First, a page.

Rishi Sunak has admitted inflation continues to be “too high” after new figures showed the cost of living is still running at eye-watering levels, thanks in part to food prices.
New data from the Office for National Statistics (ONS) showed consumer prices index (CPI) inflation is running at 8.7% in April, down from 10.1% in March, but still very high for many households.
But that doesn’t tell the full story, with the ONS reporting that food price inflation remains close to levels not seen for nearly 50 years, at 19.3%.
For those struggling to wrap their heads around the figures, the ‘shopping basket’ pictured at the top of this article showing everyday food items would have cost £14.18 in February 2022. Twelve months on, that same basket cost £16.60.
In total, seven of the items had gone up by more than the CPI rate of inflation at the time – 10.5%.
The most inflated item was Heinz Cream of Tomato Soup which was 79% more expensive than a year ago in the same shop.
February 2022 – February 2023 increase at popular supermarket
Warburtons Medium Sliced White Bread 800g: £1.10 to £1.40 (27%)
Jacobs Cream Crackers 300g: £1.19 to £1.50 (26%)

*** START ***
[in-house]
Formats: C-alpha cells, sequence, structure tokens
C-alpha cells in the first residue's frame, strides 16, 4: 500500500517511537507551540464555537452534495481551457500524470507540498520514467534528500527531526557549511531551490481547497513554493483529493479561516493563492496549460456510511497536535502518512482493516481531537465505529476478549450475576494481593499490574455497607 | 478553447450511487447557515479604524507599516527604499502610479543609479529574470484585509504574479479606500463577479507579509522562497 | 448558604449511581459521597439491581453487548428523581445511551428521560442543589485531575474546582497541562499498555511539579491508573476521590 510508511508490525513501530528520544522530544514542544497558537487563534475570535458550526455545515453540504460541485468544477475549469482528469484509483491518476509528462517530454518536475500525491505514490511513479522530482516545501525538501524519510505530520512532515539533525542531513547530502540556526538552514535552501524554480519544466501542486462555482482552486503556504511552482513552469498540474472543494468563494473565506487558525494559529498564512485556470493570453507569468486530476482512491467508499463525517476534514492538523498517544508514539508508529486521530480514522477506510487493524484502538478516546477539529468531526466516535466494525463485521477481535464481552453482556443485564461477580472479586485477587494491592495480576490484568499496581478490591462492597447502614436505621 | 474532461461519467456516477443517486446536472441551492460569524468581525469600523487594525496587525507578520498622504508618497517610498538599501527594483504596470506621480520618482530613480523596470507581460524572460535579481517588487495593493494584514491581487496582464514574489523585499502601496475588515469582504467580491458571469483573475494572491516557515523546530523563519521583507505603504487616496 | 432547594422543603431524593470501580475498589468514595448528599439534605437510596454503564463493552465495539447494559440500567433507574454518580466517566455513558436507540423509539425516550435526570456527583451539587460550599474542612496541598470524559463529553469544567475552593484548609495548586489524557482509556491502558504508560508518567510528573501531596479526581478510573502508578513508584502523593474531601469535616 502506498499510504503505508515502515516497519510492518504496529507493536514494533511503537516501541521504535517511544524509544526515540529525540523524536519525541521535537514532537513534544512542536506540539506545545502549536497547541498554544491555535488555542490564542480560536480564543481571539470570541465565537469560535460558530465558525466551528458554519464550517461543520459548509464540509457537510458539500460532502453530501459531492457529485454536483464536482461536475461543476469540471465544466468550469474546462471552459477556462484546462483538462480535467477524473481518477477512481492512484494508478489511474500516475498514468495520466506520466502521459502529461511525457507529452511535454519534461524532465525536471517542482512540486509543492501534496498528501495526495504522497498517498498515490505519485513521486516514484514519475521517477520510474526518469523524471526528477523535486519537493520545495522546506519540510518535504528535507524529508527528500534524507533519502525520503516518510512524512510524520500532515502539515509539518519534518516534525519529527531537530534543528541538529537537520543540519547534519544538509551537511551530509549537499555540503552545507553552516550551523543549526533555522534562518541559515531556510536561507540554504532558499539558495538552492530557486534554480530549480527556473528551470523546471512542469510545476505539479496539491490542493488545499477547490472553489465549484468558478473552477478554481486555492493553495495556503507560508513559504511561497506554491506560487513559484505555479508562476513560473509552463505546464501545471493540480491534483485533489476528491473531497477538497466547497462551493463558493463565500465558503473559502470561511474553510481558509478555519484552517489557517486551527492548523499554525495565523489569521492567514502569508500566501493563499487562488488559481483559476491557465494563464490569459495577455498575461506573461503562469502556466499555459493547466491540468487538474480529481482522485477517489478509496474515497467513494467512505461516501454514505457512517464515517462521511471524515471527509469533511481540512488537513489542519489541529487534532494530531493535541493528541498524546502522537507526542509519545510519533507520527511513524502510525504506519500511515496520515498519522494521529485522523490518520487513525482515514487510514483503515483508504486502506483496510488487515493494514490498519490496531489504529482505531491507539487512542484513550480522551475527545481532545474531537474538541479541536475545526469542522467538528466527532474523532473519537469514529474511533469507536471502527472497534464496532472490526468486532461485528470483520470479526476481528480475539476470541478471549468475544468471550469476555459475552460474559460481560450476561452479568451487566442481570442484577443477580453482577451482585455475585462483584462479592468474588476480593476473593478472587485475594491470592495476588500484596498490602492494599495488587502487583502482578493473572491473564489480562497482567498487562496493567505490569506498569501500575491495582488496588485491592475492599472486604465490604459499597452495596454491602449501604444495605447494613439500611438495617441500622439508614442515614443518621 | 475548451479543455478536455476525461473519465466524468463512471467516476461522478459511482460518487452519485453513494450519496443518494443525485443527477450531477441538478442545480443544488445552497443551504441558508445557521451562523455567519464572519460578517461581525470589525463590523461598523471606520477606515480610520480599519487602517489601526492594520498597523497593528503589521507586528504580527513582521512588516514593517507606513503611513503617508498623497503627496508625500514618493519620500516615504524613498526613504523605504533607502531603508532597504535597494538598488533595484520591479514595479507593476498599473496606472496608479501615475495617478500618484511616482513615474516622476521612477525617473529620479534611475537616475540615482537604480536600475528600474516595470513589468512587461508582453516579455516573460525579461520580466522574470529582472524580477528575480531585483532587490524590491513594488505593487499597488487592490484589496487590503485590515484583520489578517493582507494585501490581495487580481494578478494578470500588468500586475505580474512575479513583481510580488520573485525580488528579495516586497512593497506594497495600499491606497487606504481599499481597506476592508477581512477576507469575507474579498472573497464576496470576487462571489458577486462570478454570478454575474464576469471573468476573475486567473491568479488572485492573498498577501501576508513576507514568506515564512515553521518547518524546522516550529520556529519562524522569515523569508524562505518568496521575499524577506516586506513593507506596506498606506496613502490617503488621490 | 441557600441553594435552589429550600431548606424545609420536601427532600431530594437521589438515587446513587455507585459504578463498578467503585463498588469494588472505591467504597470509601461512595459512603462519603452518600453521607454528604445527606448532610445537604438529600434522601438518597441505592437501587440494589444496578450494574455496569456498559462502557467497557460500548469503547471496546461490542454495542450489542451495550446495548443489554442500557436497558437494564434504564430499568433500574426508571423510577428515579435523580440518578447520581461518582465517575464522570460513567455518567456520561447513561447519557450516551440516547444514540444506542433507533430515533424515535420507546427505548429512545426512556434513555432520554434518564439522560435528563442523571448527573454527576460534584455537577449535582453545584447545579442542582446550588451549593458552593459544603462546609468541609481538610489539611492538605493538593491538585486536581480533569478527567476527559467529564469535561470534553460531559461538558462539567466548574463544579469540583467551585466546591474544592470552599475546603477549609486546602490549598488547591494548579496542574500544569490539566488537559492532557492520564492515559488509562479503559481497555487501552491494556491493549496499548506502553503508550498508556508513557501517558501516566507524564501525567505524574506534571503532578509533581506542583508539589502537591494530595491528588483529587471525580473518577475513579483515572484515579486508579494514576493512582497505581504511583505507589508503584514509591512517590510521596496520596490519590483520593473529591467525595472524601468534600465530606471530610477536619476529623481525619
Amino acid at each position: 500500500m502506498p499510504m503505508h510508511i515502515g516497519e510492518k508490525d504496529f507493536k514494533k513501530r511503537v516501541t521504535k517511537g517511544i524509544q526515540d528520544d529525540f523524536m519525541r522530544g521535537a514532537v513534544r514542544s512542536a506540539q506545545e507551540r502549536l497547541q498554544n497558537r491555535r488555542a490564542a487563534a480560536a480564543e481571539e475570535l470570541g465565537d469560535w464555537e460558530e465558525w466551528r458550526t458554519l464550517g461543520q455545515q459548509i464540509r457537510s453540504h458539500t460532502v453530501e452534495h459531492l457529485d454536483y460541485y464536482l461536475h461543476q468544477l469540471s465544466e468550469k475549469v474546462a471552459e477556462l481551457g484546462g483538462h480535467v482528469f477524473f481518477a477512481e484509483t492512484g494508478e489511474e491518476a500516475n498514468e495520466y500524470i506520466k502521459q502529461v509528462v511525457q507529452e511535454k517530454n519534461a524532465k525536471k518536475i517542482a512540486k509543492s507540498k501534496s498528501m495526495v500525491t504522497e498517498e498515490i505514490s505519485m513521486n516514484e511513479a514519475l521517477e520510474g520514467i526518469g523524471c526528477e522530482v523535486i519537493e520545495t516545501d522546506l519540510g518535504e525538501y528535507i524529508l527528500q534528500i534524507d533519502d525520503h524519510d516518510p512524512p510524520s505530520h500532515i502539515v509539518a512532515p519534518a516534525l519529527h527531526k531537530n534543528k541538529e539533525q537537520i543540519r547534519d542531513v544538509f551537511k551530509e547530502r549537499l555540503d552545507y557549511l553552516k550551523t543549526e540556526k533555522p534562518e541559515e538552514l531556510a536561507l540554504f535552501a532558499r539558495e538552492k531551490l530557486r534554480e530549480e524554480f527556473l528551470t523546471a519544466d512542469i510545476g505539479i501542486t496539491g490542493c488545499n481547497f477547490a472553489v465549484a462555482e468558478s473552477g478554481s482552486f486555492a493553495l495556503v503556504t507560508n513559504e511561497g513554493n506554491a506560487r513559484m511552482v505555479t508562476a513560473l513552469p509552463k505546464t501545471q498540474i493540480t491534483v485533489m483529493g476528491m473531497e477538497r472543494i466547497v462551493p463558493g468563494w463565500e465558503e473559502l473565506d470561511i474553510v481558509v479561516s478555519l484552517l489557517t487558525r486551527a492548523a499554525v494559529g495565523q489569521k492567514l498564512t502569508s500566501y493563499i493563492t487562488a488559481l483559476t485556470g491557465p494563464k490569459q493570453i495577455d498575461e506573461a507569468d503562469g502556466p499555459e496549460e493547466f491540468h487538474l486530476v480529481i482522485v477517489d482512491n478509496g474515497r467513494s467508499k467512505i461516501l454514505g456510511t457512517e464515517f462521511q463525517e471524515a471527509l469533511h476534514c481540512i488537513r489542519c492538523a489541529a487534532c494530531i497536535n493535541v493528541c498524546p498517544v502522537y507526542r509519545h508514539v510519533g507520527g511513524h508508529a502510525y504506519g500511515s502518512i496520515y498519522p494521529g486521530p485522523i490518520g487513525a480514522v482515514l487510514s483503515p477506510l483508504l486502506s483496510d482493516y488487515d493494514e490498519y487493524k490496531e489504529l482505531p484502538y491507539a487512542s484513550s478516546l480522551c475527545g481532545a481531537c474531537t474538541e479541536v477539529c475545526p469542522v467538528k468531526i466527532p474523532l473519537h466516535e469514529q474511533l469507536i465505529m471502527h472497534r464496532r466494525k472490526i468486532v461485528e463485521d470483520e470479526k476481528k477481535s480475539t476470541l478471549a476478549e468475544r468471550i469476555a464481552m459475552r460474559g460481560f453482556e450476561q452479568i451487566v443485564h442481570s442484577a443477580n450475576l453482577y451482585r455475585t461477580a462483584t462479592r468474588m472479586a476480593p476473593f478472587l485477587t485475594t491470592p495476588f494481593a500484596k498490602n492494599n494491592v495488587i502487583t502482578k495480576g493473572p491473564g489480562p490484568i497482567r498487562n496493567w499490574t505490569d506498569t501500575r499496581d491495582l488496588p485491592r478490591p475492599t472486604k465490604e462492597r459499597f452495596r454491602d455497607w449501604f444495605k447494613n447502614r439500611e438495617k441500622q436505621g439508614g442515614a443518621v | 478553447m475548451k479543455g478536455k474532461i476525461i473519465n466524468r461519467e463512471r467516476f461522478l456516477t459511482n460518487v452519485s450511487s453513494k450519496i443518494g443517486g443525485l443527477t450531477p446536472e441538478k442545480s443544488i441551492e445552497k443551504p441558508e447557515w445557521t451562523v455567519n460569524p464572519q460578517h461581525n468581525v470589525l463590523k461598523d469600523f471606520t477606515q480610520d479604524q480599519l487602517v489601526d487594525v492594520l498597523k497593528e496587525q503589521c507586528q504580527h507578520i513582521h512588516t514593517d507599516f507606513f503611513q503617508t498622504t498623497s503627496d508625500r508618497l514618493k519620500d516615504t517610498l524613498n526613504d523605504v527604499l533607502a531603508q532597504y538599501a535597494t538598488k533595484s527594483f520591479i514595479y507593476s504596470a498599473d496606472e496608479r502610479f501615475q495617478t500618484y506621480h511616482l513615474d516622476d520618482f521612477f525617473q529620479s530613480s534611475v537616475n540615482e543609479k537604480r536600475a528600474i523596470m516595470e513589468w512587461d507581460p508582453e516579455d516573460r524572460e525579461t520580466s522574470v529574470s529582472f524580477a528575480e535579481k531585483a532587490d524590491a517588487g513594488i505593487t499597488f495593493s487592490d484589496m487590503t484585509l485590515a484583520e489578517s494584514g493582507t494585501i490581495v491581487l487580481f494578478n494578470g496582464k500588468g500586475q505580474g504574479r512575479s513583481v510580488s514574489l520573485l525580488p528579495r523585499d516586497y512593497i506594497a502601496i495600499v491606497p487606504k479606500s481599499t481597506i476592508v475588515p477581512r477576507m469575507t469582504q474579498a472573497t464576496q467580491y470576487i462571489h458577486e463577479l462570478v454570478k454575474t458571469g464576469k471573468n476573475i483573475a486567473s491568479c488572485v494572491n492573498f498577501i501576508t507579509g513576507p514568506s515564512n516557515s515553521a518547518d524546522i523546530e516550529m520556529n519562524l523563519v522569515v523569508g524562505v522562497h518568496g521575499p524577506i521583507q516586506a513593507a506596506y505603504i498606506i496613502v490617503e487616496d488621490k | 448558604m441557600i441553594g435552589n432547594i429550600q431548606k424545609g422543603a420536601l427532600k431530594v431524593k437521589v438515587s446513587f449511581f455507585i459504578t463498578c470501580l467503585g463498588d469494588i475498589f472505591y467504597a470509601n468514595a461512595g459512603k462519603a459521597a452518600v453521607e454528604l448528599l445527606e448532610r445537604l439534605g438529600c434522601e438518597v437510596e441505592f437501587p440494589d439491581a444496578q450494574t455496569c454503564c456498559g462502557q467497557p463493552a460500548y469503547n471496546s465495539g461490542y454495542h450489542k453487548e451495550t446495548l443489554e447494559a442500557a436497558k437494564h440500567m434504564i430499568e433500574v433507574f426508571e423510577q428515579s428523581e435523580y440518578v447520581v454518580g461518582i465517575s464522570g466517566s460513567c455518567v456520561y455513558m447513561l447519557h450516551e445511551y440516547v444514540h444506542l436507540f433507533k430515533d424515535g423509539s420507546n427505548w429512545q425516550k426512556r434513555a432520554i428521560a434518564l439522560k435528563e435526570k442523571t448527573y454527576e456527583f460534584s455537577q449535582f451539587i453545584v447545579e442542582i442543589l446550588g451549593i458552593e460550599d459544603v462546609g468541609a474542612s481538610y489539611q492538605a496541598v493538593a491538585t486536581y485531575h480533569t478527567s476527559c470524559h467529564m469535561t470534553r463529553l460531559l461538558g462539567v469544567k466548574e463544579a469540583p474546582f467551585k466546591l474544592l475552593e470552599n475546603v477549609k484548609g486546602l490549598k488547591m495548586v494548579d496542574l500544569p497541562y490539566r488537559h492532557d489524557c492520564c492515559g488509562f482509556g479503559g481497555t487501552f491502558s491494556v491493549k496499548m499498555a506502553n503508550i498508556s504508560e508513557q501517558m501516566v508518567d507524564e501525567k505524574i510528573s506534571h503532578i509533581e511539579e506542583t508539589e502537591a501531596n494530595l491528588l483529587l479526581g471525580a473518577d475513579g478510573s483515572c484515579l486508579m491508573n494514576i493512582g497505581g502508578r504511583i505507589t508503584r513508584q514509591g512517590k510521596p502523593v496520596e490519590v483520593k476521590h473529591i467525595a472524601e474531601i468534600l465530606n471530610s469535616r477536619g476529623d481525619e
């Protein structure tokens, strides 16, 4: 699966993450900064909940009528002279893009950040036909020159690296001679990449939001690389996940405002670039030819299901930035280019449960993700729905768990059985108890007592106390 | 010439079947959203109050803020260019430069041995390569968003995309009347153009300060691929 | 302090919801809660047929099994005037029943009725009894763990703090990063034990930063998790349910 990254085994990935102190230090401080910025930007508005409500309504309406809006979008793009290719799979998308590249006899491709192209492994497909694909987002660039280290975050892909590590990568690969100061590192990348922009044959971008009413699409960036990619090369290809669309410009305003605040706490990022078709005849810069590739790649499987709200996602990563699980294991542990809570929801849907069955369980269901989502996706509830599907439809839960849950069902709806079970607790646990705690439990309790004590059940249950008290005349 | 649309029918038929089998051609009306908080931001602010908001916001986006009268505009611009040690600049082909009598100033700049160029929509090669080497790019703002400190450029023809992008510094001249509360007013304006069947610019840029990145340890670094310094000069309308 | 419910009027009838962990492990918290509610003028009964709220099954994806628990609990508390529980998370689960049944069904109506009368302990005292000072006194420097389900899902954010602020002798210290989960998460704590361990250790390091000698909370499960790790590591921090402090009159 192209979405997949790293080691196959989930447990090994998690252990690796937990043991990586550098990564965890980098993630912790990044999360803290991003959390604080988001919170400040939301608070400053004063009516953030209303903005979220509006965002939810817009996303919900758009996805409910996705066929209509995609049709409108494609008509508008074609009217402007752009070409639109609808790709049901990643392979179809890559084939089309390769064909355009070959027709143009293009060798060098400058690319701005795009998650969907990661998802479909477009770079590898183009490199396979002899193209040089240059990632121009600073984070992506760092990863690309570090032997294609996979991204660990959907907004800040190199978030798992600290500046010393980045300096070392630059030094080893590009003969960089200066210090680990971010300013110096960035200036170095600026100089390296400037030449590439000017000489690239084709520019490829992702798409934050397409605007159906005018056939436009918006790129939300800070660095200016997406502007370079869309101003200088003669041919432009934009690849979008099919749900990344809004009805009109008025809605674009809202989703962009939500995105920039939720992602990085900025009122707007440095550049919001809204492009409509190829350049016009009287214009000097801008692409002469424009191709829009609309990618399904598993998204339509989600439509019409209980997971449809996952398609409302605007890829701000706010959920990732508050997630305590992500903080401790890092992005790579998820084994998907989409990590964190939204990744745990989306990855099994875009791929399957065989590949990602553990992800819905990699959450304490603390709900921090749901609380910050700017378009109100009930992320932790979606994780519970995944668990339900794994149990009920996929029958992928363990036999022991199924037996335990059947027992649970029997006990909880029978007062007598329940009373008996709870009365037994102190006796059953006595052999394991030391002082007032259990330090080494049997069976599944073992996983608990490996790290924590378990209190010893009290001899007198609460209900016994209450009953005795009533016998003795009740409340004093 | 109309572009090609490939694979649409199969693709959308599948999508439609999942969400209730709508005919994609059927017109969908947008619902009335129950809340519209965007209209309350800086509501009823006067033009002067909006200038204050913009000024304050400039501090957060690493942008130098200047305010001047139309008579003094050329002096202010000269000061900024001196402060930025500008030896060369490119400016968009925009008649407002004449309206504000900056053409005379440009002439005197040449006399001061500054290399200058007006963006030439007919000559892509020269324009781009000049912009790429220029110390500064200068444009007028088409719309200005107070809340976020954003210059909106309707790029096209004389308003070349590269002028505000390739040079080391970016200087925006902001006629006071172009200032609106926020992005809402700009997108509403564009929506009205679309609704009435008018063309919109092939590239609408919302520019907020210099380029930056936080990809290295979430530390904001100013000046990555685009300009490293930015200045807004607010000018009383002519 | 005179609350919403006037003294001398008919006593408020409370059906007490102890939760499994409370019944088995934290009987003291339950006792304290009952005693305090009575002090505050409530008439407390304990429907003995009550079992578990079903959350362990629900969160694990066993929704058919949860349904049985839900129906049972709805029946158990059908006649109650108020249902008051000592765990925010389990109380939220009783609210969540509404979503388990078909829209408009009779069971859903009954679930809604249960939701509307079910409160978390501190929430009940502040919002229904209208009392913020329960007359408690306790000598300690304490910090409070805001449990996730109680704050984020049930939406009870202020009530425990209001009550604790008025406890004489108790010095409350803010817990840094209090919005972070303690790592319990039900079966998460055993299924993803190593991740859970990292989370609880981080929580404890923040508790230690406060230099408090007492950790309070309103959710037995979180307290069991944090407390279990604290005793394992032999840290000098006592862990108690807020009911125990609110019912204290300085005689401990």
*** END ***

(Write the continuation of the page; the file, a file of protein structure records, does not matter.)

Tesco Cherry Tomatoes 330g: 90p to £1.00 (11%)
Heinz Cream of Tomato Soup 400g: 95p to £1.70 (79%)
Weetabix Cereal 24 Pack: £3.00 to £3.25 (8%)
Hula Hoops Original 6x24g: £1.75 to £2.25 (28%)
Pringles Sour Cream & Onion Crisps 200g/£2.00 165g / £1.85 (12%)
Mars Bar 51g: 60p to 65p (8%)
Mcvittie’s Digestive Biscuits 400g: £1.29 to £1.60 (24%)
The ONS report shows that consumers face budget-breaking price rises on kitchen cupboard essentials such as olive oil, up 49% on a year ago, cheese, now 42% more expensive, and milk and backed beans, both up 39%.
The figures come a day after Kantar reported that grocery price inflation has fallen for the second month in a row but remains at an “incredibly high” 17.2%, continuing to add an extra £833 to the average consumer’s bill.
In the dairy aisle, the average cost of four pints of milk has come down by 8p since last month, but is still 30p higher than this time last year at £1.60.
On Tuesday, chancellor Jeremy Hunt said the government “stands ready” to update pricing rules after he spoke to representatives from the industry to raise concerns over the sky-rocketing cost of groceries.
Last week Tesco and Aldi announced another round of price cuts on own-brand pasta and cooking oil as deflation started to make its way through to cupboard essentials.
It followed a number of supermarkets dropping the price of some lines of bread and butter the week before in response to falling commodity prices.
Sainsbury’s and Tesco also recently cut the price of milk by at least 5p, followed by Aldi, Lidl and Asda.
The Resolution Foundation warned last week that food prices are set to overtake energy bills as the “epicentre” of the cost-of-living crisis, and would force low-income households to eat less as own-brand essentials are becoming unaffordable for some.